At the end of July we packed up our suitcases and headed to Philadelphia to attend our first Trauma Training conference . We came to the conference bright eyed and bushy tailed ready and eager to learn as much as we could so we could take our knowledge back to our community in New Jersey. From the moment we stepped onto Thomas Jefferson University I felt like I was back in college. Not the part of college that had me dreading finals and unforgiving professors. No the first day of college where anything is possible and you’re on cloud nine to finally be around peers that share your passions . After getting my badge for the the three day training we were split into groups for the morning: Medical professionals , Social workers, Educators and Community Members . We were in the community members group which was lead by the organization Hope Heals based in Camden, New Jersey. Hope Heals gives technology jobs to young adults that have often been through trauma . They explained how they learned early on the importance of a trauma informed workplace. They told us a story about a young adult named Bob who came in late to work everyday, did not follow the dress code , stole food from other workers and to top it off he didn’t work up to standards. They of course had to let him go . They also told us another story about Bill who came from a broken home where his mother had to work long hours just to make ends meet. He was left taking care of his four younger siblings and had to get them off to school on time . He worked hard and had to give up most of his wages to help support his family because of this he didn’t have money to buy clothes or food for himself. By now I’m sure you have guessed Bill and Bob are the same person . However, you only got to understand and help Bob succeed after you have a trauma informed work place, where instead of just thinking his actions are a reflection of the working environment and him not caring about his job they took it a step further and instead of asking Whats Wrong With You they asked What Happened to You .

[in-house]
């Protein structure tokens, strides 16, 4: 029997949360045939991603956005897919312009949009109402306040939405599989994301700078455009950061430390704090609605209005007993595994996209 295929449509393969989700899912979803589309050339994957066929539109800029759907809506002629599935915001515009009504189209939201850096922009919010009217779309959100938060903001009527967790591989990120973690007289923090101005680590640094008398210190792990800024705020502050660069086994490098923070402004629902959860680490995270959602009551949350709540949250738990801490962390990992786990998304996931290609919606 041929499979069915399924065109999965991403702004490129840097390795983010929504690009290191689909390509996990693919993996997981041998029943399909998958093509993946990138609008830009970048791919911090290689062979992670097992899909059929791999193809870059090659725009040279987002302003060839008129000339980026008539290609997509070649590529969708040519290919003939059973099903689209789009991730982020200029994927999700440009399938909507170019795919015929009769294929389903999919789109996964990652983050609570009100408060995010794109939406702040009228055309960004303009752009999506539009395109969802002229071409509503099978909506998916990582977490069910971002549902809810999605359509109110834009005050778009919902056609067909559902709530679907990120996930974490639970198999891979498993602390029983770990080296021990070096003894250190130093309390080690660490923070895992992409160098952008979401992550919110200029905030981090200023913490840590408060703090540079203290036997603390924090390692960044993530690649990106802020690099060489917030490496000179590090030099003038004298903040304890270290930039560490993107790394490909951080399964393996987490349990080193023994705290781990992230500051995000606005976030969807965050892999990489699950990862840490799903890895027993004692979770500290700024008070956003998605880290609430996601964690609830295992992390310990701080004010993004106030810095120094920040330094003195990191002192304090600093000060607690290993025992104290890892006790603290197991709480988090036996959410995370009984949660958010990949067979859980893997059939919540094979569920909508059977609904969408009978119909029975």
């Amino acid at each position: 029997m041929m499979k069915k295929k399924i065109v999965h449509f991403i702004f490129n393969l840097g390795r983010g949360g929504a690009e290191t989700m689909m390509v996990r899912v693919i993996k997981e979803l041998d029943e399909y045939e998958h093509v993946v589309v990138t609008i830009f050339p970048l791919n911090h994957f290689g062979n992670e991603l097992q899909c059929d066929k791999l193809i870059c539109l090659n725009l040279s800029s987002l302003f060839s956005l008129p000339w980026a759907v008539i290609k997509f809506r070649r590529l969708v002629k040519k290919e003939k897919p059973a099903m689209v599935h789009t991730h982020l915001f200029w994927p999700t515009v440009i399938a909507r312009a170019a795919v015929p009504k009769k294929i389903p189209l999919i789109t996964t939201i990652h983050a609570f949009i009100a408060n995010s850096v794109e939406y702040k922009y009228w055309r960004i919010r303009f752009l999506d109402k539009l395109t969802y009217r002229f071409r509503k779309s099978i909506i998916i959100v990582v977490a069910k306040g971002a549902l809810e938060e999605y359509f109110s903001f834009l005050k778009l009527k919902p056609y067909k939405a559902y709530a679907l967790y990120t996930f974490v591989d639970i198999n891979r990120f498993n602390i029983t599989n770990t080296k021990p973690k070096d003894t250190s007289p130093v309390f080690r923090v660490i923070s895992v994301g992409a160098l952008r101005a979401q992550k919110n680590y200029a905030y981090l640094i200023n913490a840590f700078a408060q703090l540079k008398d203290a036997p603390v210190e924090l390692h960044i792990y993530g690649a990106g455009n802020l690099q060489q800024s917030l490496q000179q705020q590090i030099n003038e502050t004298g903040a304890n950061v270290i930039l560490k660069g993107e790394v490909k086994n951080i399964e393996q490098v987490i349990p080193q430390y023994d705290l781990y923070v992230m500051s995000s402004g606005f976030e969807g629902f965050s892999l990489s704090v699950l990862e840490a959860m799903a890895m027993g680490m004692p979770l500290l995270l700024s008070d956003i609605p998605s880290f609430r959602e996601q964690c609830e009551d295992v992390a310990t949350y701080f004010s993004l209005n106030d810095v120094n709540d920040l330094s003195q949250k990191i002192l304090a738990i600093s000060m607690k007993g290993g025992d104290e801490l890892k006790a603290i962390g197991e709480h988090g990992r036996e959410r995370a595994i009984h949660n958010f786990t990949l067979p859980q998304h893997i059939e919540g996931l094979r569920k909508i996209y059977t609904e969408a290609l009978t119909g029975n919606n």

One of my favorite things that this group did was the amazing job of explaining the basics of what Adverse Childhood Experiences are and the long term affects they have on us and our community. I really enjoyed how they utilized all the different types of learning strategies to get their point across. As a visual learner myself I really enjoyed when they showed us a Madea clip from ‘Madea Goes To Jail’ . The clip showed what happened when Madea’s parking spot was taken by a rude young women in a sports car. As you can imagine hilarious antics ensued. The clip itself was hilarious and although it was obviously exaggerated and written for laughs it made me think. For example, what could possibly make Madea think it was ok to crush someones car just for taking her parking spot? We were able to unpack our own biases and look inside what they called her ‘invisible backpack’. An invisible backpack is something everyone carries around with them. It’s full of our life experiences and traumas and determines how we react to situations. Looking at each of what could possibly be in the characters backpacks made us examine our own and realize whenever we go into a situation how we react may have nothing to do with the the situation at hand. Knowing our own traumas and biases and realizing everyone has them can help us deal more effectively with conflict and everyday situations.